This compilation of designs captures another place and season, the sunny summer beaches and shores as seen through the varied styles of dozens of talented quilters. These quilts use a wide variety of different techniques, explained and illustrated in great detail, and there are quilts at all levels, for beginners and veterans alike. My favorite of these is Flavin Glover’s “A Day at the Beach,” a traditional geometric rendering of the beach with its colorful umbrellas done in modified log cabin blocks. Bringing a smile is Ami Simms’ “Bikini Quilt,” dubbed by her mother “Boobs and Bellybuttons,” which is made in a kind of tessellated arrangement of hourglass blocks. And Elsie Vredenburg renders the lighthouses of Fundy in a wonderful profusion of snail’s trail blocks. This book will inspire you to raid your stash for beachy blues and browns and go dig out your flip-flops.
Beautifully Quilted with Alex Anderson
After color selection, the most difficult design challenge in quilting seems to be the selection of a quilting pattern that compliments the primary design. Quilters agonize over this question, knowing that they will be putting a lot of time and fingertip wear into the quilting process. Alex Anderson, in her sure-footed and inspired way, takes on this problem in her new book, offering a combination of simple guidelines and specific examples that should help give the beginner confidence. Anderson suggests a number of sources of inspiration, including other quilts, books, and other decorative arts, such as stained glass. The book provides a number of traceable quilting patterns, as well as detailed instructions on how to draw your own. Like her other books, this one also includes a few projects on which to try out the ideas presented. If you’re looking for help in choosing quilting designs for your quilts, this is an essential addition to your library.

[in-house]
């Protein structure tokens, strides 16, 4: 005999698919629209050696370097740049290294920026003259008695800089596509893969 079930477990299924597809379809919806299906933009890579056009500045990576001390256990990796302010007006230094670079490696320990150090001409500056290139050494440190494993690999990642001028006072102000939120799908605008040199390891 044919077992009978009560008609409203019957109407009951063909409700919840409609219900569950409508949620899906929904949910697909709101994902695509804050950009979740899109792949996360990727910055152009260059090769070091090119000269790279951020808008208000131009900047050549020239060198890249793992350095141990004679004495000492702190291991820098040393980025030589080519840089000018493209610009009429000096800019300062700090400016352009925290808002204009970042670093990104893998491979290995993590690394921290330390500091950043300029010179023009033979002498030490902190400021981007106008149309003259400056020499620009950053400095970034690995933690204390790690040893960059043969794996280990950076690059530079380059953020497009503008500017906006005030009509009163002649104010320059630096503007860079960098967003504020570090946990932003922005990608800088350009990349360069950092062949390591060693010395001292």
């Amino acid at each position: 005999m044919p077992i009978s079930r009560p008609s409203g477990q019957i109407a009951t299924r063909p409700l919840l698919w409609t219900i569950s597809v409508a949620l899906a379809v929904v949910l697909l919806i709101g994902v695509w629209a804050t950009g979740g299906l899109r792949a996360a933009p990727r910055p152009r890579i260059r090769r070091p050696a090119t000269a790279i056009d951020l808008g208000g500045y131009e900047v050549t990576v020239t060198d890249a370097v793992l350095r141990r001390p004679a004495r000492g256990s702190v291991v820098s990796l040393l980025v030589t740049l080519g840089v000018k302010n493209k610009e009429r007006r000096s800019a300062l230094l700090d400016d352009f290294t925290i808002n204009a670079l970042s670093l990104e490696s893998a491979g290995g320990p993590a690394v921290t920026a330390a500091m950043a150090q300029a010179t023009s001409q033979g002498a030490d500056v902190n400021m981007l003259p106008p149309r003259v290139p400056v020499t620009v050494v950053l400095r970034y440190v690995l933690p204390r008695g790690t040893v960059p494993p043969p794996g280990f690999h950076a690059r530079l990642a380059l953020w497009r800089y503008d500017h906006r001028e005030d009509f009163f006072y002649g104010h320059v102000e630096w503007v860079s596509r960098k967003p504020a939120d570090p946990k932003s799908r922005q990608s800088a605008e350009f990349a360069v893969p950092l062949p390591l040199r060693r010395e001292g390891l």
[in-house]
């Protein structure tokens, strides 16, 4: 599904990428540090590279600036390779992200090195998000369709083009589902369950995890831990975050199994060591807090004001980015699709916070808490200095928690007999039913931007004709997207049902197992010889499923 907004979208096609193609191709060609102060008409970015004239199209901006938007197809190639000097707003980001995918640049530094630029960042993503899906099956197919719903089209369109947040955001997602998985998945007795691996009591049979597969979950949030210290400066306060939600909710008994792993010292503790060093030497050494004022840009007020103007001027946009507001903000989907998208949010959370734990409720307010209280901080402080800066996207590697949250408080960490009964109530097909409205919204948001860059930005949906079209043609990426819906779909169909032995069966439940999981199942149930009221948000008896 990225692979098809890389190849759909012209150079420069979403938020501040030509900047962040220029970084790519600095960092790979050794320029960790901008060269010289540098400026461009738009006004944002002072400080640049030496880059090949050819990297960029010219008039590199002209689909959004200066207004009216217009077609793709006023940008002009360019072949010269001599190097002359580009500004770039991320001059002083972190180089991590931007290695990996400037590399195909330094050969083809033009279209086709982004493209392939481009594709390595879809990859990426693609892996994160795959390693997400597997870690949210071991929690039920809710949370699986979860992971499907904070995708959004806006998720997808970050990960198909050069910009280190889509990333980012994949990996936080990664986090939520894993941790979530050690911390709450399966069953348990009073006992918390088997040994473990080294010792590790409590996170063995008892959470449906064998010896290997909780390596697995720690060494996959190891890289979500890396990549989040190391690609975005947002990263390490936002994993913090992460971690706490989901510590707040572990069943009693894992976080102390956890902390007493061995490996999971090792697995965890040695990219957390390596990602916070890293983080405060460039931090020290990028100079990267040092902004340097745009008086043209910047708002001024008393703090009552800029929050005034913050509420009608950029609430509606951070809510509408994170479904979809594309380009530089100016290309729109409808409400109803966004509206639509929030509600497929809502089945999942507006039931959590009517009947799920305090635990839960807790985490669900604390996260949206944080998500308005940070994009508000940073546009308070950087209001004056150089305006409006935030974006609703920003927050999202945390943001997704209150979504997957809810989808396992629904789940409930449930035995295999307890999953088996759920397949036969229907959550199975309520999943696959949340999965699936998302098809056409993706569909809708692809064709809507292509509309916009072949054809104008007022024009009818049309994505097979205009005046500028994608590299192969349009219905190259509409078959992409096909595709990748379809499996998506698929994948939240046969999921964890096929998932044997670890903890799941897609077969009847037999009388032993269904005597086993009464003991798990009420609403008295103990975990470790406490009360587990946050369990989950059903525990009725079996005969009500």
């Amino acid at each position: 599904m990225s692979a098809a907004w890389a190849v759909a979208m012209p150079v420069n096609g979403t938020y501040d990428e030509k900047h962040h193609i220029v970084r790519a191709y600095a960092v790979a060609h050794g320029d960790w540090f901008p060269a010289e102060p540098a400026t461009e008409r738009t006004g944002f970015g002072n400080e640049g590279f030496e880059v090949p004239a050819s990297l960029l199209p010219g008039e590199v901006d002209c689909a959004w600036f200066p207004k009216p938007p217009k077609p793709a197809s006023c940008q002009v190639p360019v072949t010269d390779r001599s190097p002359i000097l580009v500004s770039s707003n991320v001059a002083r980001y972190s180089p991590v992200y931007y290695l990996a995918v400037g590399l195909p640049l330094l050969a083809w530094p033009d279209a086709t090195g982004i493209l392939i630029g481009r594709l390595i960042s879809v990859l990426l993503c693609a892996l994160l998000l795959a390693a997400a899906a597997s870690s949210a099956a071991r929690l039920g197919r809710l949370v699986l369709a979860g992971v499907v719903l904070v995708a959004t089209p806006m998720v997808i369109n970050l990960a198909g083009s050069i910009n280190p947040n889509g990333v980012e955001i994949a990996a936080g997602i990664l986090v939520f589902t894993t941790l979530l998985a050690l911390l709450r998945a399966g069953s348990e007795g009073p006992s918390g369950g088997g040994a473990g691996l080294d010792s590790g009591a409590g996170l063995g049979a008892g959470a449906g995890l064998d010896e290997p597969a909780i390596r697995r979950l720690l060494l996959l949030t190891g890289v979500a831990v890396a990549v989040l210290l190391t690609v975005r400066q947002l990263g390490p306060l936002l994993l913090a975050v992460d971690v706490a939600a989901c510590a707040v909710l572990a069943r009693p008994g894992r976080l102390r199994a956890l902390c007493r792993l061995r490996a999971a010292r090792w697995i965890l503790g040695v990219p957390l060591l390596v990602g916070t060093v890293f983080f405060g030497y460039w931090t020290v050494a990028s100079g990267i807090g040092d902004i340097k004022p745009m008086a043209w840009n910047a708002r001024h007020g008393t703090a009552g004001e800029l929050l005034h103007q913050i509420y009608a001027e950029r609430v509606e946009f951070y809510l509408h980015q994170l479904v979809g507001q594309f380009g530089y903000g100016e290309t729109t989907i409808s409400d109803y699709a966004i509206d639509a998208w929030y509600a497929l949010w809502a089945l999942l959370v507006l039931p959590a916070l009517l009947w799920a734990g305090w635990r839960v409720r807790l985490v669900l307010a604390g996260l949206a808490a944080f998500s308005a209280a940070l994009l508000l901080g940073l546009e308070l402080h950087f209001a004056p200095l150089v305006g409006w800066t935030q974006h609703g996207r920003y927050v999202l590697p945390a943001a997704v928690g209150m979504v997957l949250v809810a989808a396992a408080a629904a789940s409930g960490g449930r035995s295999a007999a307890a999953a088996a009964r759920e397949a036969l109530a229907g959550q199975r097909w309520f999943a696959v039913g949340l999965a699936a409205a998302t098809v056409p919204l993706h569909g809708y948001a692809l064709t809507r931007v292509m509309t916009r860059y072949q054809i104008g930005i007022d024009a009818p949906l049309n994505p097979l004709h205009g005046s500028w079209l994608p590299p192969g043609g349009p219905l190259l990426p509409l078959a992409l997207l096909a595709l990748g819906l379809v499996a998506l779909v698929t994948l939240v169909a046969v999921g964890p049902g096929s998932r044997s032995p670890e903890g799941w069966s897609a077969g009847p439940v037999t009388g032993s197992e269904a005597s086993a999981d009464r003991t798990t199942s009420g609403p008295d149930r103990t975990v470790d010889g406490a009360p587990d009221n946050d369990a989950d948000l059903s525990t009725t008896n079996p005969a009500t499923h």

Block Magic, Too: Over 50 New Blocks from Squares and Rectangles
you rotary cutting fans, Nancy Johnson-Srebro, despite a promise to her
family that she would take a break, has brought out a sequel to her very
popular Block Magic of two years ago. The unique thing about Johnson-Srebro’s
block designs is that they are all made from two simple shapes – squares
and rectangles. As such they lend themselves to easy rotary cutting
techniques for quick construction. Detailed instructions for cutting and
sewing each block are included for four different sizes, ranging from
six to twelve inches, and the blocks are charming and original.
Augmenting the blocks are 10 quilt designs (which she calls quilt maps)
which use the blocks in the book. My favorite is Granny’s Cupboard.
These cute and whimsical blocks are great fun!
Radiant New York Beauties: 14 Paper-Pieced Quilt Projects
Valori Wells is a woman of many talents, a photographer as well as a quilter, and with a keen eye for color and line. The designs and colors of her new book featuring the New York Beauty block are absolutely luscious – deep and rich and complex, with a new surprise and delight on every page. This demanding block, like its sister the Mariner’s Compass, presents difficulties in construction (matching points and all that nonsense), but Wells has the answer – paper piecing – and the book provides foundations for the quilt projects and gives permission for their reproduction. The book is sprinkled with “mini-lessons” on specific techniques, and with the author’s photographs, especially of plants, from which she gets many of her inspirations. All I can say after drinking in the beauty in this book is “Wow!”
Quilting in the Morning Calm: Floral Delights from Ancient Korea
a number of years, Shirley MacGregor has been bringing us the beauties
of the Far East rendered as quilts through her “Manhole Cover” books,
which feature designs from the streets of Japan. In this volume she and
her co-author (and a bevy of volunteer quilters) have provided a
variation on the theme, borrowing floral designs from 16th century Korea
and rendering them in appliqué. The book is a rich cultural mix – part
history, part biography, part art – held together by the stories of the
quilters and their quilts as they brought these lovely designs to life.
Basic appliqué instructions and patterns are included for making some of
these quilts. The most spectacular of the quilts is a rendering of the
“two pumpkins” design by Madelaine Hutchin of Sussex, England, but all
of the quilts are lovely, and as usual with the books from Carriage
Trade Press, very different.
Sandy Bonsib begins by putting the original quilts in
this book into the context of American folk art, which is her definition
of “Americana.” The primitive style and distinctive colors, including
the yellow patina of age, of America’s folk art, are incorporated into
the designs of 10 projects. Despite being traditional, all of the quilts
are fresh, due to an original twist (circular American flags) or a flash